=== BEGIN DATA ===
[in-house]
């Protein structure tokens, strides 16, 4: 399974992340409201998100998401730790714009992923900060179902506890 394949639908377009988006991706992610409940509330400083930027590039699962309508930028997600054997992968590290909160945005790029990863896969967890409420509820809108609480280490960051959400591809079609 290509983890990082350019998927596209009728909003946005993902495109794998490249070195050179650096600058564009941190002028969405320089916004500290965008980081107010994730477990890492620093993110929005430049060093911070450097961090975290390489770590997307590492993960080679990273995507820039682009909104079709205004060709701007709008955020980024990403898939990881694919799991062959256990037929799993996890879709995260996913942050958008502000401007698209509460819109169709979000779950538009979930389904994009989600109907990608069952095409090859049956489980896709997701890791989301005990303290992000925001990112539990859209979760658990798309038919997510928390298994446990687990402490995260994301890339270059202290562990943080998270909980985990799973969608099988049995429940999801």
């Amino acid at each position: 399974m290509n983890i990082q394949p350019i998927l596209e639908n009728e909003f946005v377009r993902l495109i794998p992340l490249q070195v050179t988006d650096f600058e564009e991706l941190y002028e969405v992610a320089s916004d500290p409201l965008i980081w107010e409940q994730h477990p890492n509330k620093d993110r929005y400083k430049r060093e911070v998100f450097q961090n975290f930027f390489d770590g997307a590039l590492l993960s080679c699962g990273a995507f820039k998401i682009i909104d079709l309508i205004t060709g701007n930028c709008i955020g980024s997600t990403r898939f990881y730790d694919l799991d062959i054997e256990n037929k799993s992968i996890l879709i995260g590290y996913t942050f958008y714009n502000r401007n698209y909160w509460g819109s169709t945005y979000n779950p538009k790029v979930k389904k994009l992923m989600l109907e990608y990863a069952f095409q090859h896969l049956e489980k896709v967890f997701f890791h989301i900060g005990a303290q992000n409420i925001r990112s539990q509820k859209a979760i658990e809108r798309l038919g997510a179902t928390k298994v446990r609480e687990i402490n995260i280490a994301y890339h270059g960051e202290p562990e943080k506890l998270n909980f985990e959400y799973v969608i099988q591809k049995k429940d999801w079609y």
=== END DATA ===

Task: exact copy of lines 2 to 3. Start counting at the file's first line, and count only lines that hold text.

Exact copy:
């Protein structure tokens, strides 16, 4: 399974992340409201998100998401730790714009992923900060179902506890 394949639908377009988006991706992610409940509330400083930027590039699962309508930028997600054997992968590290909160945005790029990863896969967890409420509820809108609480280490960051959400591809079609 290509983890990082350019998927596209009728909003946005993902495109794998490249070195050179650096600058564009941190002028969405320089916004500290965008980081107010994730477990890492620093993110929005430049060093911070450097961090975290390489770590997307590492993960080679990273995507820039682009909104079709205004060709701007709008955020980024990403898939990881694919799991062959256990037929799993996890879709995260996913942050958008502000401007698209509460819109169709979000779950538009979930389904994009989600109907990608069952095409090859049956489980896709997701890791989301005990303290992000925001990112539990859209979760658990798309038919997510928390298994446990687990402490995260994301890339270059202290562990943080998270909980985990799973969608099988049995429940999801």
């Amino acid at each position: 399974m290509n983890i990082q394949p350019i998927l596209e639908n009728e909003f946005v377009r993902l495109i794998p992340l490249q070195v050179t988006d650096f600058e564009e991706l941190y002028e969405v992610a320089s916004d500290p409201l965008i980081w107010e409940q994730h477990p890492n509330k620093d993110r929005y400083k430049r060093e911070v998100f450097q961090n975290f930027f390489d770590g997307a590039l590492l993960s080679c699962g990273a995507f820039k998401i682009i909104d079709l309508i205004t060709g701007n930028c709008i955020g980024s997600t990403r898939f990881y730790d694919l799991d062959i054997e256990n037929k799993s992968i996890l879709i995260g590290y996913t942050f958008y714009n502000r401007n698209y909160w509460g819109s169709t945005y979000n779950p538009k790029v979930k389904k994009l992923m989600l109907e990608y990863a069952f095409q090859h896969l049956e489980k896709v967890f997701f890791h989301i900060g005990a303290q992000n409420i925001r990112s539990q509820k859209a979760i658990e809108r798309l038919g997510a179902t928390k298994v446990r609480e687990i402490n995260i280490a994301y890339h270059g960051e202290p562990e943080k506890l998270n909980f985990e959400y799973v969608i099988q591809k049995k429940d999801w079609y």